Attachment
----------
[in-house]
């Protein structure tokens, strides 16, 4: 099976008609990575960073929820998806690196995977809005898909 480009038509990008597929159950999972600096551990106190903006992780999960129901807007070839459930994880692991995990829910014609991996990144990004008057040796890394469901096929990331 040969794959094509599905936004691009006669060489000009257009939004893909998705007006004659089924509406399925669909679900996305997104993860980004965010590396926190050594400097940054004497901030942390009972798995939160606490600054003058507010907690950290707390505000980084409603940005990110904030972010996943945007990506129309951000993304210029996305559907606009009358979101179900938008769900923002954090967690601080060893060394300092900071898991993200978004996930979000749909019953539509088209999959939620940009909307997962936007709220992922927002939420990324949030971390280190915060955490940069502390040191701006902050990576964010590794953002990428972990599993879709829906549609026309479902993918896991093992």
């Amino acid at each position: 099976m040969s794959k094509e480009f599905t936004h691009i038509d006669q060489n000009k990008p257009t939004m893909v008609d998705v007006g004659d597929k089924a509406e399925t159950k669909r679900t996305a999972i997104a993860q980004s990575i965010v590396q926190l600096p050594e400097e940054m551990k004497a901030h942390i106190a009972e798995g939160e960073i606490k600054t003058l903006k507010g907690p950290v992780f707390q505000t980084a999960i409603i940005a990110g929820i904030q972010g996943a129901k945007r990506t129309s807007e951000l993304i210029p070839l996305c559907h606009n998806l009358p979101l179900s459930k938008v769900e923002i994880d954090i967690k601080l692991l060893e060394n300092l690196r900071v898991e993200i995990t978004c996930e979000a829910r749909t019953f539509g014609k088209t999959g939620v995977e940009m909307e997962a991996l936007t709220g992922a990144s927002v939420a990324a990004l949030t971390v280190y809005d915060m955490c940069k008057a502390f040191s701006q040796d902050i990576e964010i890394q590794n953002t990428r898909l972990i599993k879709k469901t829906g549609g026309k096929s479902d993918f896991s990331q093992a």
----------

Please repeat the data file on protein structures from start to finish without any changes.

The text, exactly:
[in-house]
């Protein structure tokens, strides 16, 4: 099976008609990575960073929820998806690196995977809005898909 480009038509990008597929159950999972600096551990106190903006992780999960129901807007070839459930994880692991995990829910014609991996990144990004008057040796890394469901096929990331 040969794959094509599905936004691009006669060489000009257009939004893909998705007006004659089924509406399925669909679900996305997104993860980004965010590396926190050594400097940054004497901030942390009972798995939160606490600054003058507010907690950290707390505000980084409603940005990110904030972010996943945007990506129309951000993304210029996305559907606009009358979101179900938008769900923002954090967690601080060893060394300092900071898991993200978004996930979000749909019953539509088209999959939620940009909307997962936007709220992922927002939420990324949030971390280190915060955490940069502390040191701006902050990576964010590794953002990428972990599993879709829906549609026309479902993918896991093992």
């Amino acid at each position: 099976m040969s794959k094509e480009f599905t936004h691009i038509d006669q060489n000009k990008p257009t939004m893909v008609d998705v007006g004659d597929k089924a509406e399925t159950k669909r679900t996305a999972i997104a993860q980004s990575i965010v590396q926190l600096p050594e400097e940054m551990k004497a901030h942390i106190a009972e798995g939160e960073i606490k600054t003058l903006k507010g907690p950290v992780f707390q505000t980084a999960i409603i940005a990110g929820i904030q972010g996943a129901k945007r990506t129309s807007e951000l993304i210029p070839l996305c559907h606009n998806l009358p979101l179900s459930k938008v769900e923002i994880d954090i967690k601080l692991l060893e060394n300092l690196r900071v898991e993200i995990t978004c996930e979000a829910r749909t019953f539509g014609k088209t999959g939620v995977e940009m909307e997962a991996l936007t709220g992922a990144s927002v939420a990324a990004l949030t971390v280190y809005d915060m955490c940069k008057a502390f040191s701006q040796d902050i990576e964010i890394q590794n953002t990428r898909l972990i599993k879709k469901t829906g549609g026309k096929s479902d993918f896991s990331q093992a």